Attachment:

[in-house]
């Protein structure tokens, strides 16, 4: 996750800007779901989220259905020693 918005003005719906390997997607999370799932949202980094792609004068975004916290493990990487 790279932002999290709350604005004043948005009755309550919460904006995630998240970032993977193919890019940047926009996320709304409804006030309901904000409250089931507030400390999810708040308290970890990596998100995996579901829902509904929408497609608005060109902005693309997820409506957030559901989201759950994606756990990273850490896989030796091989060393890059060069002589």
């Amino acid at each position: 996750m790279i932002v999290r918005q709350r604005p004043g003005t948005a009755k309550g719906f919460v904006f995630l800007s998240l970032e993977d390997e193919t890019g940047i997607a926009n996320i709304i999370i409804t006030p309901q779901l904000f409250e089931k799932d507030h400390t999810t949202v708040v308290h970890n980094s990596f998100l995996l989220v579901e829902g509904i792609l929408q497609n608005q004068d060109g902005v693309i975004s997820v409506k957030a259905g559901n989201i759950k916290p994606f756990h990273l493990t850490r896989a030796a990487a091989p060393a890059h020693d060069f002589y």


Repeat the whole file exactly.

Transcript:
[in-house]
């Protein structure tokens, strides 16, 4: 996750800007779901989220259905020693 918005003005719906390997997607999370799932949202980094792609004068975004916290493990990487 790279932002999290709350604005004043948005009755309550919460904006995630998240970032993977193919890019940047926009996320709304409804006030309901904000409250089931507030400390999810708040308290970890990596998100995996579901829902509904929408497609608005060109902005693309997820409506957030559901989201759950994606756990990273850490896989030796091989060393890059060069002589």
């Amino acid at each position: 996750m790279i932002v999290r918005q709350r604005p004043g003005t948005a009755k309550g719906f919460v904006f995630l800007s998240l970032e993977d390997e193919t890019g940047i997607a926009n996320i709304i999370i409804t006030p309901q779901l904000f409250e089931k799932d507030h400390t999810t949202v708040v308290h970890n980094s990596f998100l995996l989220v579901e829902g509904i792609l929408q497609n608005q004068d060109g902005v693309i975004s997820v409506k957030a259905g559901n989201i759950k916290p994606f756990h990273l493990t850490r896989a030796a990487a091989p060393a890059h020693d060069f002589y």